Two Letters to a Civil War Deserter who Escaped to Canada - 1863
Letters to a Civil War deserter who escaped to Canada. To Horace Burlingham from his father, Waterman, and other family members. Edmeston, [New York]: 1 May and 27 September 1863.
Two letters: one two-page letter and one four-page letter. Both have mailing and storage folds. Clean and legible. Centerfold of one has a split mended with what appears to be archival repair tape.
Both letters were written by Waterman Burlingham, a New York farmer, to his son, Horace, in Canada. Horace deserted from the 9th New York Volunteer Infantry Regiment in April 1863 along with 43 other men. One letter also includes notes from Horace’s mother and sister.
While the letters provide Horace with family information, it is Waterman’s desertion information that is significant:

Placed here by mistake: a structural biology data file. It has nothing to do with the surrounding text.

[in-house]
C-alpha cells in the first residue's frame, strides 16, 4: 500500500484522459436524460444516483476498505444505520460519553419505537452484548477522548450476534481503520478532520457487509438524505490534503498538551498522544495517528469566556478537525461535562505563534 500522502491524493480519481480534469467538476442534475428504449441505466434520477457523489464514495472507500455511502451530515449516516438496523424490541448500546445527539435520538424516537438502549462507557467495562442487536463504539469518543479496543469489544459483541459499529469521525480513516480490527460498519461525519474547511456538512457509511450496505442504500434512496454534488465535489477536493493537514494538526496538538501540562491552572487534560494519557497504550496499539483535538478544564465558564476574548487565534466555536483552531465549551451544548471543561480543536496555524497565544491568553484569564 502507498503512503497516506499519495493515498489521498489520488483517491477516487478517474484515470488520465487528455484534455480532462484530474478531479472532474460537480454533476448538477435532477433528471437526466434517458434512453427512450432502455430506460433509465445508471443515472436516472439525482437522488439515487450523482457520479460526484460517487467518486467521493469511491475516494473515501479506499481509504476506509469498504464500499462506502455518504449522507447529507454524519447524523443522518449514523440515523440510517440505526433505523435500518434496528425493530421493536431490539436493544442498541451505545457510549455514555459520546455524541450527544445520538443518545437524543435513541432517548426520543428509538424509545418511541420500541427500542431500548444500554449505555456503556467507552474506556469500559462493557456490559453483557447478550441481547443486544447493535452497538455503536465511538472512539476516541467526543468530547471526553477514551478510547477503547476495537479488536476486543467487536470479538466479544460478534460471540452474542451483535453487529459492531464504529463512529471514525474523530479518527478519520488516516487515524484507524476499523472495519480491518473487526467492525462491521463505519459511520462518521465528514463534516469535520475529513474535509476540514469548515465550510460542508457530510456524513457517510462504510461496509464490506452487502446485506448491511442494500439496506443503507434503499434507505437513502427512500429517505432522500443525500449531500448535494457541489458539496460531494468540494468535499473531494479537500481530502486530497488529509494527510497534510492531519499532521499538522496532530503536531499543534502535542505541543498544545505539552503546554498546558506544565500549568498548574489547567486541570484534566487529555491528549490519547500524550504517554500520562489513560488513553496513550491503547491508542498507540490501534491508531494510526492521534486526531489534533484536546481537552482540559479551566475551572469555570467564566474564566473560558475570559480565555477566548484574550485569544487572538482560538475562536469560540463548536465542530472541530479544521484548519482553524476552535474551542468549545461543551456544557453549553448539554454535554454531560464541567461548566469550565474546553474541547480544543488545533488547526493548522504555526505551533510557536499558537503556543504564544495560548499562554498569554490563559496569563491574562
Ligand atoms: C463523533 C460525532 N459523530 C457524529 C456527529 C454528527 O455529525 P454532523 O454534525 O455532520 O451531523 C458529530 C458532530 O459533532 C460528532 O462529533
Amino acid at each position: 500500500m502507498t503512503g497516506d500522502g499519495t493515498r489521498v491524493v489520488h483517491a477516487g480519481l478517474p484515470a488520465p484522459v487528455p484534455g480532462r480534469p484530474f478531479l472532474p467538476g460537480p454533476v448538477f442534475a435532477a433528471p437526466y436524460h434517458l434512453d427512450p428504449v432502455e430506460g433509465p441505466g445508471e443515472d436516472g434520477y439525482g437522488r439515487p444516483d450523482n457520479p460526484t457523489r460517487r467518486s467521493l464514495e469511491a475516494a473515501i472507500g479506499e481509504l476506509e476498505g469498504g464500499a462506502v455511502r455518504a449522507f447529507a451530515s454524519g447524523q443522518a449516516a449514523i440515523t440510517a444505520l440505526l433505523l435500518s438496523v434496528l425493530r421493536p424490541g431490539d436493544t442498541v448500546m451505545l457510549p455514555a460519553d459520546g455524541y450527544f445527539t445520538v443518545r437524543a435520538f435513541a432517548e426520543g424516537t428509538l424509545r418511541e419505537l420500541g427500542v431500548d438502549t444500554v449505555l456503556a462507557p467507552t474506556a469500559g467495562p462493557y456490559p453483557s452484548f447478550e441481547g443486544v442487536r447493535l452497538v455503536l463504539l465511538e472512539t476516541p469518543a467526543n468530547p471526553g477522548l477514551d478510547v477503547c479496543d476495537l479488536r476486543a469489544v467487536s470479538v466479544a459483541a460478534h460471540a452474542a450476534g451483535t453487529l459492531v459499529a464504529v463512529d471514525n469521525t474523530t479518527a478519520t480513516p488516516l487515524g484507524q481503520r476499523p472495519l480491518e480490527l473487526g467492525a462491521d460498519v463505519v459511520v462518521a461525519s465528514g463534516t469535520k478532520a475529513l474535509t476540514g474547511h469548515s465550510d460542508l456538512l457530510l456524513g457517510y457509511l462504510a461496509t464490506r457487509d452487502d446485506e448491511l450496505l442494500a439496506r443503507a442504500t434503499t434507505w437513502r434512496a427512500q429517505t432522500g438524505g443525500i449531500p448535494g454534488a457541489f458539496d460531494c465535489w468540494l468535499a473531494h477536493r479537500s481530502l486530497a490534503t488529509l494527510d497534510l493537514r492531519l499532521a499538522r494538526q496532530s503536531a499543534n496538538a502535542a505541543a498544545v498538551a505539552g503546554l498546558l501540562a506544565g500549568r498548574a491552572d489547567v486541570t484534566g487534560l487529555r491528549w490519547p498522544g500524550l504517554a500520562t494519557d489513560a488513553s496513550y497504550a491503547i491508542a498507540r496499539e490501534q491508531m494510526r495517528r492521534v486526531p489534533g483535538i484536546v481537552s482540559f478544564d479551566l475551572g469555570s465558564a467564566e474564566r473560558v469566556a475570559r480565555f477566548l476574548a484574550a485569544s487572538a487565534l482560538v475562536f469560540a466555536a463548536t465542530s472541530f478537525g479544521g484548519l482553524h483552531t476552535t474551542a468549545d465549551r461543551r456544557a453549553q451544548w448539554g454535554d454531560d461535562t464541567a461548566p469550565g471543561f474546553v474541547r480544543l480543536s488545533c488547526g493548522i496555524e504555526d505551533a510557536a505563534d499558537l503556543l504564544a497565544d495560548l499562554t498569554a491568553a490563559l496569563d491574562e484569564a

"We received a letter from you last spring which informed us that you was . . .safe and sound on Canada grounds, which we was very glad to dear. I felt some afraid, that you would meet with difficulty in the attempt to cross over. I am sorry to have you from home . . . but under the circumstances glad that you are safe from arrest, which you would not have been any where in the States The Provost Marshal by the name of Cole living in Albany, came to the flats [and] arrested John Sivcet, Bradley Sheldon, Seymour West, and John Yates, put hand cuffs on them & was off in a hurry. . . . The Marshall said to Coons that he had 200 names of Deserters on his list, & orders to take all that he could hear off he said his territory went as far west as Rochester, . . . now a word of advice to you don’t you be enticed by no man or woman to cross back into the states, a man in some office of the government, left with a large amount of money and went into Canada a short time ago. Some of these city officers that understand catching men tracked him to Canady & . . . and got him to cross over into this States, & then snapt him and if they find out where you are, they will play sharp in some way. . . . Don’t you write to anyone, anything that will hurt Richard E. Seill, you know the law makes him accountable for any breach of trust if he is Post Master, don’t let any body know that he harboured you, or informed you what was agoing on, or any one else keep everything to yourself, for if Barrett or Tresdell should find out that any one helpt you or done any act that they could get an advantage of they would probably take it, so be very careful when you write to any one."
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